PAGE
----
Toronto

Here's what you need to know about the COVID-19 scams popping up in Canada

Stop and think before you share personal information over the phone or click on COVID-19-related links, as pandemic scams pop up across Canada.

Fraudsters targeting Canadians via text, email, phone and at the door

Torontonians already getting prepared to deal with the risks of COVID-19 have another thing to worry about: scams trying to capitalize on people's panic. (Evan Mitsui/CBC)

Stop and think before you share personal information over the phone or click on COVID-19-related links — that's the advice coming from the Canadian Anti-Fraud Centre, as reports of coronavirus scams pop up across the country. 

"Fraudsters are quick to pick up on world news," said Jeff Thomson, a senior RCMP analyst with the anti-fraud centre.

"[They're] really good at creating that situation of urgency or panic when they want people to react and do what they're saying right away."

The key, Thomson says, is to know that these scams are happening and to check with friends, family, or official government websites before giving away any of your information. 

Here are some of the COVID-19 scams that have been reported:

Text messages offer free face masks 

The most prolific scam in Canada so far has been a text message, from a number claiming to be the Red Cross, offering free face masks. 

If you receive a text message like this one, the Canadian Red Cross says you should delete it immediately. (Submitted by Michelle Cheung)

The message contains a link to a fake Red Cross website where the person is then asked to either make a payment, either for a donation or to pay for delivery of the mask, according to Thomson. 

The Canadian Red Cross has confirmed that it is not sending out any text messages or emails like this and advises anyone who gets one to delete it immediately.

Phishing emails 

Fraudsters are sending emails pretending to be from the World Health Organization or the Public Health Agency of Canada with links purporting to provide updates on the organization's response to the COVID-19 pandemic.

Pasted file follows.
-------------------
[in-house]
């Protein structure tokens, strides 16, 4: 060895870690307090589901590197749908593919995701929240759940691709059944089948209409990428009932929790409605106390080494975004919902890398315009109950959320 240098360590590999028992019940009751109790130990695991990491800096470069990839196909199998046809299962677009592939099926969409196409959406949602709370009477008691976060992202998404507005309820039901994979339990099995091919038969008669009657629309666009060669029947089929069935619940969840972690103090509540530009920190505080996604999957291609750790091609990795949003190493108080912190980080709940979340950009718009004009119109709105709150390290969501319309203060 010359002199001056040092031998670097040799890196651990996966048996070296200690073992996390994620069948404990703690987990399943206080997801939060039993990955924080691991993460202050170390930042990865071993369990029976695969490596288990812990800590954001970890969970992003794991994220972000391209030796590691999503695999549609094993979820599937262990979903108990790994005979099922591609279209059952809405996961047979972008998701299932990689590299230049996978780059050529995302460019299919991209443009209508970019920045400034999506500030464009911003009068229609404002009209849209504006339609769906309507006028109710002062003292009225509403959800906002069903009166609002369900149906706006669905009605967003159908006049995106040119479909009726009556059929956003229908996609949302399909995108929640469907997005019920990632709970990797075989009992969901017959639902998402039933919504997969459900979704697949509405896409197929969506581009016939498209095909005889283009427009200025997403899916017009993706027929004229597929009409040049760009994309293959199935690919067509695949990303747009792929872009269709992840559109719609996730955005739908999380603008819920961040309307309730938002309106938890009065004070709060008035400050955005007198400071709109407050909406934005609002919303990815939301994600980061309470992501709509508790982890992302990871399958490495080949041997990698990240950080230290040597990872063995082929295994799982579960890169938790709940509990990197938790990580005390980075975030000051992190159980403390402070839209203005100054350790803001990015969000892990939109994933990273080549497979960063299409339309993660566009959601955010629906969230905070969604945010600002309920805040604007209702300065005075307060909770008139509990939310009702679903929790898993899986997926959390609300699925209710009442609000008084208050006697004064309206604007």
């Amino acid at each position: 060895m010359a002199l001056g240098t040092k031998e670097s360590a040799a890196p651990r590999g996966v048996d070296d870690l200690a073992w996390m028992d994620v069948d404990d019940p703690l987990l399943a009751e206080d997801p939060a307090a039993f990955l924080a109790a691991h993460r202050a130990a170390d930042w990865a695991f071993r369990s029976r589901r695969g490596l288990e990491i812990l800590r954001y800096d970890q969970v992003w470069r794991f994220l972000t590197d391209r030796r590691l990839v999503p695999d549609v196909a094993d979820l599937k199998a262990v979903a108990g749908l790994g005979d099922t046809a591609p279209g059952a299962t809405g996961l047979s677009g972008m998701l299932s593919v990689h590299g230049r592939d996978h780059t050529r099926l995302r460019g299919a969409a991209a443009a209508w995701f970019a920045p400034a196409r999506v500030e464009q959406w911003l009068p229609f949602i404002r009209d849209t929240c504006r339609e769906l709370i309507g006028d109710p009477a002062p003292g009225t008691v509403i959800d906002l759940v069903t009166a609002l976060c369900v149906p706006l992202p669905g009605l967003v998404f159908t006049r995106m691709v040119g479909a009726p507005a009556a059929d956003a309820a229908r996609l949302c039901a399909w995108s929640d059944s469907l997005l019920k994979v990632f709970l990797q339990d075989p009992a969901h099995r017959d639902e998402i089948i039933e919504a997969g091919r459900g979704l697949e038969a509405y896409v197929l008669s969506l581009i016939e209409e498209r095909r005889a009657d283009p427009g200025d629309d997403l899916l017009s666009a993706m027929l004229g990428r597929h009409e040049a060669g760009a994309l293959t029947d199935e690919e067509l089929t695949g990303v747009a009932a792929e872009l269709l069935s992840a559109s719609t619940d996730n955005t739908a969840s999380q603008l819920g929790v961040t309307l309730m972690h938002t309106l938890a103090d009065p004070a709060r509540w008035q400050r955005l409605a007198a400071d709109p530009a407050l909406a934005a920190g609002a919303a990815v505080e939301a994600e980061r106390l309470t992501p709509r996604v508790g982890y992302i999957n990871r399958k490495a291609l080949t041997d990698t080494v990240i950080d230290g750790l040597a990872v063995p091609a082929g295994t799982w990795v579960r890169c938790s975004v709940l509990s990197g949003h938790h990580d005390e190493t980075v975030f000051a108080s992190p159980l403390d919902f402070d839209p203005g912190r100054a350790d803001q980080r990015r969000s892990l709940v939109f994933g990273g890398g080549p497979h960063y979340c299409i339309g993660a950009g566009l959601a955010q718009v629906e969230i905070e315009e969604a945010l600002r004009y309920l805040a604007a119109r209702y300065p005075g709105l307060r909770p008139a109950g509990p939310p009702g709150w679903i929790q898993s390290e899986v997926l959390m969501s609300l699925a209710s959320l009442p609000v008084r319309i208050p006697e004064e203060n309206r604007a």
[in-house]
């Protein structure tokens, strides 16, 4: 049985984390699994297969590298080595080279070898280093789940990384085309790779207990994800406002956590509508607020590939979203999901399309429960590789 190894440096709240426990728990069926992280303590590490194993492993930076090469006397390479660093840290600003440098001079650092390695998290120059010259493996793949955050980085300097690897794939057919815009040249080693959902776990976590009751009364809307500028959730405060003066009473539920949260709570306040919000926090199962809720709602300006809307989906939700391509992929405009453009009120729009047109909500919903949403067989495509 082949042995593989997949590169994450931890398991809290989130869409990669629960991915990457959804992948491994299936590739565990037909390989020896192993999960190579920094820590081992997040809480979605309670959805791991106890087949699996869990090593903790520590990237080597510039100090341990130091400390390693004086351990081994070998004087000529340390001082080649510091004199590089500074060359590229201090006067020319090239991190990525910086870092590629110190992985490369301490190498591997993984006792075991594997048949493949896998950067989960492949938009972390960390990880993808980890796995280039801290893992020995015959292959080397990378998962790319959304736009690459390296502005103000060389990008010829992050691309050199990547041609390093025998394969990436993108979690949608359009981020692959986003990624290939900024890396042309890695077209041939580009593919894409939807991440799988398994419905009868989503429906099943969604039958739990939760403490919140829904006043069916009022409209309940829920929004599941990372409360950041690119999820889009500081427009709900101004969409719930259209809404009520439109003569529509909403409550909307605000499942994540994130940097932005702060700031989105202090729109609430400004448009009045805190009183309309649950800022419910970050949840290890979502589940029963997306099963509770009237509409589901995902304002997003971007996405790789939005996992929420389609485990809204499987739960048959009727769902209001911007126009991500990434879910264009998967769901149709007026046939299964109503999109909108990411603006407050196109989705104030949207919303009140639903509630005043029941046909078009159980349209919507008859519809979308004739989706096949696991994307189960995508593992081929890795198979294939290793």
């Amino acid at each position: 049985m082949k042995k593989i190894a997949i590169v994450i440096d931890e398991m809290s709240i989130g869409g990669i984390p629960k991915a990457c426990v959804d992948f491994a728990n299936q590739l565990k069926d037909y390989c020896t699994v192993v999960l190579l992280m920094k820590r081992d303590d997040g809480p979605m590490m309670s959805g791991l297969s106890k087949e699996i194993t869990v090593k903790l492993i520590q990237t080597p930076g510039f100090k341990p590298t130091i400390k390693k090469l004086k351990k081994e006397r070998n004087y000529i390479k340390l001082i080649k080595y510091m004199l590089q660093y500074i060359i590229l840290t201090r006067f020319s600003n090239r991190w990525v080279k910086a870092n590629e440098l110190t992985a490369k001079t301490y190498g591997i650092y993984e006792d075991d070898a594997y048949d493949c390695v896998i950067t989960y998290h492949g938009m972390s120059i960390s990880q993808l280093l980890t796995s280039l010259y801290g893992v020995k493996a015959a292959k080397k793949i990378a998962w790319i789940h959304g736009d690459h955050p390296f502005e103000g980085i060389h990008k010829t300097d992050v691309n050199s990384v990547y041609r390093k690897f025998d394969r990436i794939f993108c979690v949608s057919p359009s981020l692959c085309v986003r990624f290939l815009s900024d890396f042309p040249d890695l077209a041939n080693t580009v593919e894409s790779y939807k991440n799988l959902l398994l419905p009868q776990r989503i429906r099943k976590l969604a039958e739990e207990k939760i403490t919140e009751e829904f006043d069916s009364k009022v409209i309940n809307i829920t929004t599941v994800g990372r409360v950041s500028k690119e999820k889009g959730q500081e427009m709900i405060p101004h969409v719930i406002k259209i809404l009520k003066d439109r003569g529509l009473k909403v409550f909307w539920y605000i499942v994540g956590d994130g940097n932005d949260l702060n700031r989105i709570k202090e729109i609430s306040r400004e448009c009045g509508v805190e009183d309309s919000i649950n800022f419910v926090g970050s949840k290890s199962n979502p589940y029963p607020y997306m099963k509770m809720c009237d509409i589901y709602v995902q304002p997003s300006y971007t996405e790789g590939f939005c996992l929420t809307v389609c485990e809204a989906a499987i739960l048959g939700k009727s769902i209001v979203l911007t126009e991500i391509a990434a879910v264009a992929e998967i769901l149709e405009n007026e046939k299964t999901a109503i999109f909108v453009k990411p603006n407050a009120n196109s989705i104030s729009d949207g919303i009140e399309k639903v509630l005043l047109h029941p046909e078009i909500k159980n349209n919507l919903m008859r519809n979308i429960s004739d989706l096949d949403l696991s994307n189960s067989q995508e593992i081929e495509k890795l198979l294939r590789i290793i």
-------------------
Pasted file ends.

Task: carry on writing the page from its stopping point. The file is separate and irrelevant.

Thomson says not to click on those links, because the website will likely try to trick you into providing personal information. Instead, if you're looking for information, you should visit the federal government's official website for updates. 

Don't click on links in phishing emails like this, because the linked website will likely try to get you to disclose personal or financial information. (Submitted)

Test results phone call 

Some people report receiving phone calls and voicemails from scammers pretending to be from a public health agency. 

In these calls, the fraudster says the person has tested positive for the coronavirus and, to get a prescription, must provide the scammer with their credit card and health card numbers.

Real public health officials will not ask for your credit card information.

There have been some reports of scammers going door to door, either selling fake decontamination services or fake coronavirus testing kits.

Only hospitals and public health agencies are authorized to perform coronavirus tests, and will not charge. No other tests are genuine or guaranteed, according to Thomson. 

Thomson also warns that more scams are likely to pop up in the days and weeks ahead. 

These could include phone calls to businesses saying they have to update first aid kits, and loan scams exploiting the financial fallout of the pandemic. 

If you're the target of a COVID-19 scam, Thomson urges you to report it to the Canadian Anti-Fraud Centre or your local police department. 

About the Author

Nicole Brockbank

Reporter, CBC Toronto

Nicole Brockbank is a reporter for CBC Toronto's Enterprise Unit. Fuelled by coffee, she digs up, researches and writes original investigative and feature stories. nicole.brockbank@cbc.ca

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